Written in 1918, Lu Xun’s A Madman’s Diary marked the advent of modern Chinese literature. Generally understood as an attack on the “cannibalistic” nature of traditional Chinese society and culture, the short story depicts the spiritual awakening of a scholar, dismissed by everyone around him as a bout of madness.

Although it is one of the most influential works of 20th-century literature, A Madman’s Diary does not lend itself to adaptation. More ambiguous than Lu’s later works, even the first paragraph poses challenges to a would-be director: “The moon is bright tonight. I had not seen it for 30 years; the sight of it today was extraordinarily refreshing.” Why 30 years? What happened on this day three decades ago? Why is the narrator suddenly “seeing” the moon again today?

Left: A photo of Lu Xun from 1936. Sha Fei/IC; Right: A collection of Lu Xun stories published in 1941. IC.

The text of A Madman’s Diary is full of such narrative gaps, and the way famed Polish director Krystian Lupa fills them sets his recent adaptation, staged in Shanghai this March, apart from earlier efforts, like Li Jianjun’s from 2011. In fleshing out his script, Lupa draws on Lu’s other tales, from The True Story of Ah-Q and My Old Home to Kite, taking audiences on a journey deep into the minds — or mind — of madman and author alike.

It’s a clever device. Take Lupa’s handling of Mr. Zhou — the name he gives to the play’s narrator and a reference to Lu’s given name, Zhou Shuren. In the first act, Mr. Zhou’s story is so closely intertwined with that of the eponymous madman that the lines between the two begin to break down completely. When Mr. Zhou reaches the lines, “the green-faced gang, they all burst into laughter” in the madman’s diary, the sound of women’s laughter bursts from the next room over. Did this really happen, or was he hallucinating? Where does Mr. Zhou’s world end and the madman’s begin? In Lupa’s hands, the pair are mirror images of each other, effectively circumventing the vertical teacher-student dichotomy that characterizes most stories of enlightenment.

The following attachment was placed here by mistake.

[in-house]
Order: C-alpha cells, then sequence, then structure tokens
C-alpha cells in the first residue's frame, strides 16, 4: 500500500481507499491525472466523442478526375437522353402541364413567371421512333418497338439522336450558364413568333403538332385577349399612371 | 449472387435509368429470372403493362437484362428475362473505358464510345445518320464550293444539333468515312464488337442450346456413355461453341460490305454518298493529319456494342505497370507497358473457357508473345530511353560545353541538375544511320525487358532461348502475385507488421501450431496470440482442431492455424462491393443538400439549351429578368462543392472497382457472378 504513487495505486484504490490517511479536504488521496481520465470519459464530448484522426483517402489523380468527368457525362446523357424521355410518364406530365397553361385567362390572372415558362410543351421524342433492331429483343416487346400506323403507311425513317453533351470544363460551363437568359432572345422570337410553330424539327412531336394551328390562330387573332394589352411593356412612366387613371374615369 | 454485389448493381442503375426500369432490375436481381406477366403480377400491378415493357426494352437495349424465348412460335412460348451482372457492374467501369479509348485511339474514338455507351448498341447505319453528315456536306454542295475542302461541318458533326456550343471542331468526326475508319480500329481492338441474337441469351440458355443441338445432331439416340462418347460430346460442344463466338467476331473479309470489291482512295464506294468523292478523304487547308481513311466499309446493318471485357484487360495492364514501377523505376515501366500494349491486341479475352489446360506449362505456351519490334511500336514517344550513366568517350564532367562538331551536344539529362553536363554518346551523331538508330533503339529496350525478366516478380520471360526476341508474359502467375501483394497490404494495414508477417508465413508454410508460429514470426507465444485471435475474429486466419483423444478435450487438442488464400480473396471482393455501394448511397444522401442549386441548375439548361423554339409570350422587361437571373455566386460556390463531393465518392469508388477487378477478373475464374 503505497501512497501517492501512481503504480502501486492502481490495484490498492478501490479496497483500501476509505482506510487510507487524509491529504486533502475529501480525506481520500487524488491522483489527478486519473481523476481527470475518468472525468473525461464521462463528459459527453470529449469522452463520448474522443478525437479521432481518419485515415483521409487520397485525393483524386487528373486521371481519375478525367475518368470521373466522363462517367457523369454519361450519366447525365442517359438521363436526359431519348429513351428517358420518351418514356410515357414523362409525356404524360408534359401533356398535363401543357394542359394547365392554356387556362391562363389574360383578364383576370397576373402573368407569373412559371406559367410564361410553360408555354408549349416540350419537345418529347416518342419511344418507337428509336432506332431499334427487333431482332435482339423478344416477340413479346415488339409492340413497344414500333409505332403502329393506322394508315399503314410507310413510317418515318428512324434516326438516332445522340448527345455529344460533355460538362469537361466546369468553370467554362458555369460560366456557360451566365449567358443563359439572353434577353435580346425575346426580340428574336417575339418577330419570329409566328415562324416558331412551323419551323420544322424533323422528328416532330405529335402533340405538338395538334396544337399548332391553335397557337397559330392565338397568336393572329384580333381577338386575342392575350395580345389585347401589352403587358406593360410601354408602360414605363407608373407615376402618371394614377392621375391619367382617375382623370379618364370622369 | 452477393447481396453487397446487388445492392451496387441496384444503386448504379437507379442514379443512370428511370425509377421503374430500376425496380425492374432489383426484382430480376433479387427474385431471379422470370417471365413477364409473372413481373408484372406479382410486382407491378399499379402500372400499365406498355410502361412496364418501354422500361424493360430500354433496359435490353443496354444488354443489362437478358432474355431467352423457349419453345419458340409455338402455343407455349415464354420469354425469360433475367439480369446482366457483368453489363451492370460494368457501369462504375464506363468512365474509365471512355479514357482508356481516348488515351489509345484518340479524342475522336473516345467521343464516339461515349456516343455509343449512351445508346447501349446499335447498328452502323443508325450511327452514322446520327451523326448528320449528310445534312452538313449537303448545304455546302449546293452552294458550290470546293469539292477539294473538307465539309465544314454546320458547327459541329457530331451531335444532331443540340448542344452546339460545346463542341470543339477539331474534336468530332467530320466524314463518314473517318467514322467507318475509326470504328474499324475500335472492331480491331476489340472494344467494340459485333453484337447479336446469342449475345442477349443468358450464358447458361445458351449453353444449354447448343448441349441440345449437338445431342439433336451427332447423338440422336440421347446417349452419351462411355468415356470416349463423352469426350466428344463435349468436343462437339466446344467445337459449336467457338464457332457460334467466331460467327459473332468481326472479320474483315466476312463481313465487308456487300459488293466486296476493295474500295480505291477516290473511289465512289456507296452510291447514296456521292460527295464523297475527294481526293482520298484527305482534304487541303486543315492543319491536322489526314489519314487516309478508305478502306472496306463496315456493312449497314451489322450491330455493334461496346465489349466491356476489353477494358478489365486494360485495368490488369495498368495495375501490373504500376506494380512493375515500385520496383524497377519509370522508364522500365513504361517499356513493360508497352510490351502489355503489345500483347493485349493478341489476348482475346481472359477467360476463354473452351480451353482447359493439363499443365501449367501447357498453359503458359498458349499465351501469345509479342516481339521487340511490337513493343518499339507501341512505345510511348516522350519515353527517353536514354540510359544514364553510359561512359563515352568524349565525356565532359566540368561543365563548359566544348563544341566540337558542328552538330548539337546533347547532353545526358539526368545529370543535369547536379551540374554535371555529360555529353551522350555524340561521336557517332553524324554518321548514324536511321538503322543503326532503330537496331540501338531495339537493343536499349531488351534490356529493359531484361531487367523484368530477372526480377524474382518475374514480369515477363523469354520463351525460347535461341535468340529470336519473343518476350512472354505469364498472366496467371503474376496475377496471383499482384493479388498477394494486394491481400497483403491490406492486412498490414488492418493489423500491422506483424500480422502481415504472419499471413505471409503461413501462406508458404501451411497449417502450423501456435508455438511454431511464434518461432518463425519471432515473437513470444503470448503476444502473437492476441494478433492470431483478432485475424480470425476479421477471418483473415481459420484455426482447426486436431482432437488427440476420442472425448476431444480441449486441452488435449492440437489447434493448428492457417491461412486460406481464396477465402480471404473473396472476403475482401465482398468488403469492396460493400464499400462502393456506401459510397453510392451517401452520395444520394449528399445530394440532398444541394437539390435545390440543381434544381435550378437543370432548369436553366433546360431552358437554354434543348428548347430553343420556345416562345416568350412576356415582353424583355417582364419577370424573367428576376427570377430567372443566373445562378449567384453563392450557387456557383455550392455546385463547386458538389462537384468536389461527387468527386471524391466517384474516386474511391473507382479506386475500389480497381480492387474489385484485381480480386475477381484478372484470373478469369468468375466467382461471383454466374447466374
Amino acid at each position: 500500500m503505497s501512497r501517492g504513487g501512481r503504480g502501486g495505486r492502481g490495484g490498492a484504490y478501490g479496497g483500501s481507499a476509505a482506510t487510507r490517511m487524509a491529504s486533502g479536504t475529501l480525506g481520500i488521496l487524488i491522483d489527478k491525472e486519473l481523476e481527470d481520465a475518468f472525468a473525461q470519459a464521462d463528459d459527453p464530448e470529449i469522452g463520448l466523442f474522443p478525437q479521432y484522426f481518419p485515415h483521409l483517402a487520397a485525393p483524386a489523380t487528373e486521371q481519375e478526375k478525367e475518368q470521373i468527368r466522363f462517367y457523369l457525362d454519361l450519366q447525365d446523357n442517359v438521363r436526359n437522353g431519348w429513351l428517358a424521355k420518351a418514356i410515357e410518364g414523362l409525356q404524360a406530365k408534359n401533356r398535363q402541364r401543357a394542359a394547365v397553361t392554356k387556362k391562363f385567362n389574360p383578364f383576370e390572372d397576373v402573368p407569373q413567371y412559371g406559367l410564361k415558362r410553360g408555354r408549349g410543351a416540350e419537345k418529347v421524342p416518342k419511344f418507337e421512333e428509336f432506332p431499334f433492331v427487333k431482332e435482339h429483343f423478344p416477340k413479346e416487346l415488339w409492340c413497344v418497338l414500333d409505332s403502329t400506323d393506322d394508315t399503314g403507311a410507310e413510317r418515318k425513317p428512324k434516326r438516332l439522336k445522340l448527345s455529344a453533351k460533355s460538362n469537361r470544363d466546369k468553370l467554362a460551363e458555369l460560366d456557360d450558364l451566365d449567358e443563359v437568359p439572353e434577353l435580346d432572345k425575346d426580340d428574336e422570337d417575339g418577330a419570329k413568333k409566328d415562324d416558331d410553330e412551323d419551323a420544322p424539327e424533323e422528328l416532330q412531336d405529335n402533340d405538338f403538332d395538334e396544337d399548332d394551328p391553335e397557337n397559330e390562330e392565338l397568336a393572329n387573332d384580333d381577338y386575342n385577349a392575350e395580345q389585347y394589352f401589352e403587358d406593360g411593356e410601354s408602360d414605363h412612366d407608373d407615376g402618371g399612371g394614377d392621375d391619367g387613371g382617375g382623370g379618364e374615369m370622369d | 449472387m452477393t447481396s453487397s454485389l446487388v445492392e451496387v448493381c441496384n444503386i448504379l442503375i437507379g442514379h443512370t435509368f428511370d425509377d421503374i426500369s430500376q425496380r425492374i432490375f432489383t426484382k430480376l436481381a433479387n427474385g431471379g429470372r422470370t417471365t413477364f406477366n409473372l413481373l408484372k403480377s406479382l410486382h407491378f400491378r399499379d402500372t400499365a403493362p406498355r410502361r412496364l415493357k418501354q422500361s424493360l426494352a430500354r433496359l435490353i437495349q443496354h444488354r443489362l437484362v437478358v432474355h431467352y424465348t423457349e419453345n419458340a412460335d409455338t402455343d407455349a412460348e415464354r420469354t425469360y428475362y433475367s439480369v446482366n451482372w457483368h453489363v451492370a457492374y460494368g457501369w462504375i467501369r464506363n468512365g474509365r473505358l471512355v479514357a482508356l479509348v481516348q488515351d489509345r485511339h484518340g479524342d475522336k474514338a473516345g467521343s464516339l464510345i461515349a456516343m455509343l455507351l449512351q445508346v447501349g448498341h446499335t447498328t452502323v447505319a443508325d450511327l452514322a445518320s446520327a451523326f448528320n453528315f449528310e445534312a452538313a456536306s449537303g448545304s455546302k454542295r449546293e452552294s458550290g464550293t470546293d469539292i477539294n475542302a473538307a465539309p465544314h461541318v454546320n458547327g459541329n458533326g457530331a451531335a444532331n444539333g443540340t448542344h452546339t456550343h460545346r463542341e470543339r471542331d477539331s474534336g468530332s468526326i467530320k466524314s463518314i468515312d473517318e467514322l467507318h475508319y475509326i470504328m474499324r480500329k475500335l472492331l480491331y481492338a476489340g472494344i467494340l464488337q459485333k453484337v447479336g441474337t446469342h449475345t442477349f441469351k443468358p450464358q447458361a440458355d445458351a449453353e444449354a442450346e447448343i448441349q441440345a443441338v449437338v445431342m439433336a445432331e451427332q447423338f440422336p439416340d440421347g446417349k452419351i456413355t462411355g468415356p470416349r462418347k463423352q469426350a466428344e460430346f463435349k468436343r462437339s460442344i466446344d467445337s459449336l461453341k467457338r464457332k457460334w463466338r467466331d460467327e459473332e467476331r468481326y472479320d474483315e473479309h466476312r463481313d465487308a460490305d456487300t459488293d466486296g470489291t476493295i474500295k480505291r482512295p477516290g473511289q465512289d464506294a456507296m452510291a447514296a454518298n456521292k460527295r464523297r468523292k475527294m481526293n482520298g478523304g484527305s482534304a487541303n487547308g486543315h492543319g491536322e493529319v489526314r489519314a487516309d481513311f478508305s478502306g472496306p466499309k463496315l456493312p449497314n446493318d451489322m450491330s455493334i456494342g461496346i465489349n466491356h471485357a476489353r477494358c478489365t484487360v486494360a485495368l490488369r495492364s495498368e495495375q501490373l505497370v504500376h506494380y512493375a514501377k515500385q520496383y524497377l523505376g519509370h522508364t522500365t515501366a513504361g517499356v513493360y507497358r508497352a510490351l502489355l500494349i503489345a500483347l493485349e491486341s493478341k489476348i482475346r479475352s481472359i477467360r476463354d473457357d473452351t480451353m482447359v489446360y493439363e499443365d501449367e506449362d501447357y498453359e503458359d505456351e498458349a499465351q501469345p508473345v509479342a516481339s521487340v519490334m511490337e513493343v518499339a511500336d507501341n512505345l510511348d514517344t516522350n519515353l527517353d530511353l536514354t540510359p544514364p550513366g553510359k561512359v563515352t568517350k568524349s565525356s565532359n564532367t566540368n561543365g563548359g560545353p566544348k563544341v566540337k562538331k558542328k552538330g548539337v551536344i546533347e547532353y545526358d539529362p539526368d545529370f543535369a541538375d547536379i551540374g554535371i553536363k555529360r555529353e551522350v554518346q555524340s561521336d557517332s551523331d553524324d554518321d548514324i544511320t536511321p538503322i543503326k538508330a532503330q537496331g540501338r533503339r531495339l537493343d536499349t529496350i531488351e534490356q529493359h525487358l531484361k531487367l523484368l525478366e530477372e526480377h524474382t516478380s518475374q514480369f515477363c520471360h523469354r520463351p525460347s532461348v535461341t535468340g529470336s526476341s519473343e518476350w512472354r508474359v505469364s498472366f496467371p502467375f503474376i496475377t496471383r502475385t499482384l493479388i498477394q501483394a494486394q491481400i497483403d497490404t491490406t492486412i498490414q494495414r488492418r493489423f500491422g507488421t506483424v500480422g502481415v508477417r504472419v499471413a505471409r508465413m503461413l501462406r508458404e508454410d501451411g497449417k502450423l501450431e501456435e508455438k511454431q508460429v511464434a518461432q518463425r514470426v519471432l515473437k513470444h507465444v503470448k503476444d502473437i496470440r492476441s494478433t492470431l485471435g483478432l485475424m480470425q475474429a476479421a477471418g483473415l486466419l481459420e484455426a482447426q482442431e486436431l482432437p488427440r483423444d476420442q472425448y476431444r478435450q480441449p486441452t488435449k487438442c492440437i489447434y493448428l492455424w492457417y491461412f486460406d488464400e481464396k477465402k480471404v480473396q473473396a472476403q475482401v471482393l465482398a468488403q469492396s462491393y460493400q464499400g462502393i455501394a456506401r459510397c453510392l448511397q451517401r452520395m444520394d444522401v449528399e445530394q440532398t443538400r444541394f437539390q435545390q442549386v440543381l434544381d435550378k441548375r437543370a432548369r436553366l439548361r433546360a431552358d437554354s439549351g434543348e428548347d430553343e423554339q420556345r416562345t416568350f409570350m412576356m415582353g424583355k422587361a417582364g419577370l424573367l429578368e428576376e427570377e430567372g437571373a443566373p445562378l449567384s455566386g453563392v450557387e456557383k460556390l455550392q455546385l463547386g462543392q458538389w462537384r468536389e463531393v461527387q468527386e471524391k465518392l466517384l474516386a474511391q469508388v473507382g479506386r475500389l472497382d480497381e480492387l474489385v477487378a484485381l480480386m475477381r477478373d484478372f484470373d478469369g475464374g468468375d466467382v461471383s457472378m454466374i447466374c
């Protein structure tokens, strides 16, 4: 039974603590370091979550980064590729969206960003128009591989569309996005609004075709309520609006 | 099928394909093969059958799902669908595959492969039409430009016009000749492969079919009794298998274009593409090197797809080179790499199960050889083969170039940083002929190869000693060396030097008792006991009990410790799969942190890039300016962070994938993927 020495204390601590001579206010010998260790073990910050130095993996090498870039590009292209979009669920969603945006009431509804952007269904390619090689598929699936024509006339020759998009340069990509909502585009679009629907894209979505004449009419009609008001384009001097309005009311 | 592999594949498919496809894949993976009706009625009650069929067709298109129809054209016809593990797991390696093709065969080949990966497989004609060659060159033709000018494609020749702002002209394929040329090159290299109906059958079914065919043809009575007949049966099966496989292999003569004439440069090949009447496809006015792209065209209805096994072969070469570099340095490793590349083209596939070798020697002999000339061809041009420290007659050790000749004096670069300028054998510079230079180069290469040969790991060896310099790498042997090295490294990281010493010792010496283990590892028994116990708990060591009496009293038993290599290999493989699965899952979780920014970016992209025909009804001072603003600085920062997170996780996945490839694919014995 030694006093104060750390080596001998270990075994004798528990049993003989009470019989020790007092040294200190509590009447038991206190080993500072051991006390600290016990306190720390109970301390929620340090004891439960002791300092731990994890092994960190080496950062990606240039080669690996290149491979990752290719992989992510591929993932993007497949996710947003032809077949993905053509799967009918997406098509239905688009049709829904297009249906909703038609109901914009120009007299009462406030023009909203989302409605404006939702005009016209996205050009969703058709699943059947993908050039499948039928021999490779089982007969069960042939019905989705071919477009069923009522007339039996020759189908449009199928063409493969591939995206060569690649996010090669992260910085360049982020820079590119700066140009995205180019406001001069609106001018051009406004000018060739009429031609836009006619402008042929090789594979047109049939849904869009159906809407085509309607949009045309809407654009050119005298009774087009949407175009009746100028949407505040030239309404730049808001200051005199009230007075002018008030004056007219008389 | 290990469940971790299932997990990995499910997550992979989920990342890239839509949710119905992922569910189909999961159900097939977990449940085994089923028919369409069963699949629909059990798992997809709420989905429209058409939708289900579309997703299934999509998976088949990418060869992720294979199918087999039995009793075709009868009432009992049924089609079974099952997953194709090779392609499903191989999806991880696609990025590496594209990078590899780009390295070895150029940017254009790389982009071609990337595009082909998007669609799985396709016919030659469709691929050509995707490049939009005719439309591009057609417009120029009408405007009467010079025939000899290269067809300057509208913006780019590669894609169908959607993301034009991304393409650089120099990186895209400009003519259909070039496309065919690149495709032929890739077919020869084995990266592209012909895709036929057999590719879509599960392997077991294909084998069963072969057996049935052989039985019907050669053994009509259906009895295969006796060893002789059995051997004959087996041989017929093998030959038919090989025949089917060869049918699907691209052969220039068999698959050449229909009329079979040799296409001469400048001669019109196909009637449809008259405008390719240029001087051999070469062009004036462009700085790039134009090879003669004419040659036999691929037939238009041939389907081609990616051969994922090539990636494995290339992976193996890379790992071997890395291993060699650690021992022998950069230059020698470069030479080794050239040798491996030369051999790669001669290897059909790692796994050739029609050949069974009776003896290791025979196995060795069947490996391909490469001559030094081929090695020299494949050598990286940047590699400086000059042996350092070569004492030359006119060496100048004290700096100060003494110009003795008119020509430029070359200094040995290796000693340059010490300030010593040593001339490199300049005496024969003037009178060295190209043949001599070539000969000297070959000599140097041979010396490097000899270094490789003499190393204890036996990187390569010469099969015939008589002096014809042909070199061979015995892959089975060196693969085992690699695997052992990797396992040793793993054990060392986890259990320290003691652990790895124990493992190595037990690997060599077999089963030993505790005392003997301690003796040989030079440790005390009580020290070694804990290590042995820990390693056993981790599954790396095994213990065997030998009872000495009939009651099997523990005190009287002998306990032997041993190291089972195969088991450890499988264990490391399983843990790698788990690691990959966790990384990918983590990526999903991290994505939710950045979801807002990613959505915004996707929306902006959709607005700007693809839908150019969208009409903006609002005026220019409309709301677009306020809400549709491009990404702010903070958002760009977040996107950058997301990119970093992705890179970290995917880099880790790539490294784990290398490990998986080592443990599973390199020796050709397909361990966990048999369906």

A photo of Krystian Lupa’s stage adaptation of A Madman’s Diary. Shanghai, 2021. Courtesy of Qian Cheng.

In the second act, Lupa abandons the plot direction of the first and pivots to telling the story of the madman. Lupa carefully sorts out the threads of the madman’s character development, laying out the progression of his madness. The opening scene depicts the madman’s epiphany, as we see him running joyfully up to the roof, a clear and glorious space, to feel the new life brought to him by the moon: “Moon, you are here, I am here, I am human, I want to create the world!”

Lupa’s staging accentuates the story’s fantastic elements — one character, a representative of the old order, appears riding on a plume of smoke, self-righteously proclaiming supposedly unimpeachable values: “To disrespect elders and those of higher rank than you is a sin, is evil, and evil is to be eaten by morality.” Lupa here introduces images of the crucifixion, juxtaposing the madman’s suffering with that of Jesus. If this seems like a stretch, it’s not out of line with Lu’s own writings. He wanted to suffer for others as well. In What Is Required to Be a Father Today, Lu declares he will “carry the burden of his own inheritance, shoulder the gates of darkness, and release them, his children, into the wide light.”

If there are two Lu’s in the popular imagination — the man and the myth — then it is the former that Lupa tries to guide us back to. This Lu is not the fatherly figure who stands on high and offers guidance, but a madman, full of sorrow and self-loathing, and always seeking to save himself. “I now realize I have unknowingly spent my life in a country that has been eating human flesh for 4,000 years…I, too, may have unknowingly eaten my sister’s flesh. And now it’s my turn.”

In my opinion, the spiritual high point of the whole play is the appearance of the madman’s mother. This scene gives the most crucial clue as to what’s tormenting the madman’s soul: eating his sister. This is the source of all of the madman’s spiritual woes, and the reason why he grew weak and never saw the moon again.

Yet Lupa also attempts to go beyond the context of Lu’s specific time and place to tackle more universal and contemporary problems. In the third act, a doctor character is introduced to poke fun at modern science, and a university student reflects on the state of contemporary education. Today’s college students were raised on Lu’s work, but in many ways they remain trapped in the same cannibalistic system that the author criticized. There is nothing wrong with these updates: All profound propositions contain a certain universality, and the purpose of contemporary interpretations of classic works should be to explore this universality.


This article was originally published by Sixth Tone on May 3, 2021, and has been reposted with permission. To read the original article, click here.

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This post was written by Ziwen Gao.

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